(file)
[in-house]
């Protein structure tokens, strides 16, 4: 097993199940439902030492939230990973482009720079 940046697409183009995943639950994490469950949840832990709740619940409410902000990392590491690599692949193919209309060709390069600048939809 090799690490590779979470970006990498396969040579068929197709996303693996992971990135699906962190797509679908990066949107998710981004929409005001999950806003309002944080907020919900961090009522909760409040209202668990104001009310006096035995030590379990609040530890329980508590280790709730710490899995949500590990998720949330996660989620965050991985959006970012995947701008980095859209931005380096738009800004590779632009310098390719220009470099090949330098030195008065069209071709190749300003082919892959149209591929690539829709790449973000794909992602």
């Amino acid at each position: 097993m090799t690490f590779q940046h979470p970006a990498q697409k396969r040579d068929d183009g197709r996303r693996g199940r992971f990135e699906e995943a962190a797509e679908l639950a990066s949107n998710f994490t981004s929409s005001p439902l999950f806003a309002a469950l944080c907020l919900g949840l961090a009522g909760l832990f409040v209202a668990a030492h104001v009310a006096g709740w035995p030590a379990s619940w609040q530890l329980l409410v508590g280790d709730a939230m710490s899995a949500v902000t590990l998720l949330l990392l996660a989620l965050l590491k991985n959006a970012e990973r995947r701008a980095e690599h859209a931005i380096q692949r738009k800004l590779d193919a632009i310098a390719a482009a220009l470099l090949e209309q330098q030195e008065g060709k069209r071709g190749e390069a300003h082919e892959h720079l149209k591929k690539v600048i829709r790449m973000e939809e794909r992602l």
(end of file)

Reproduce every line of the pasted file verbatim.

[in-house]
């Protein structure tokens, strides 16, 4: 097993199940439902030492939230990973482009720079 940046697409183009995943639950994490469950949840832990709740619940409410902000990392590491690599692949193919209309060709390069600048939809 090799690490590779979470970006990498396969040579068929197709996303693996992971990135699906962190797509679908990066949107998710981004929409005001999950806003309002944080907020919900961090009522909760409040209202668990104001009310006096035995030590379990609040530890329980508590280790709730710490899995949500590990998720949330996660989620965050991985959006970012995947701008980095859209931005380096738009800004590779632009310098390719220009470099090949330098030195008065069209071709190749300003082919892959149209591929690539829709790449973000794909992602």
């Amino acid at each position: 097993m090799t690490f590779q940046h979470p970006a990498q697409k396969r040579d068929d183009g197709r996303r693996g199940r992971f990135e699906e995943a962190a797509e679908l639950a990066s949107n998710f994490t981004s929409s005001p439902l999950f806003a309002a469950l944080c907020l919900g949840l961090a009522g909760l832990f409040v209202a668990a030492h104001v009310a006096g709740w035995p030590a379990s619940w609040q530890l329980l409410v508590g280790d709730a939230m710490s899995a949500v902000t590990l998720l949330l990392l996660a989620l965050l590491k991985n959006a970012e990973r995947r701008a980095e690599h859209a931005i380096q692949r738009k800004l590779d193919a632009i310098a390719a482009a220009l470099l090949e209309q330098q030195e008065g060709k069209r071709g190749e390069a300003h082919e892959h720079l149209k591929k690539v600048i829709r790449m973000e939809e794909r992602l």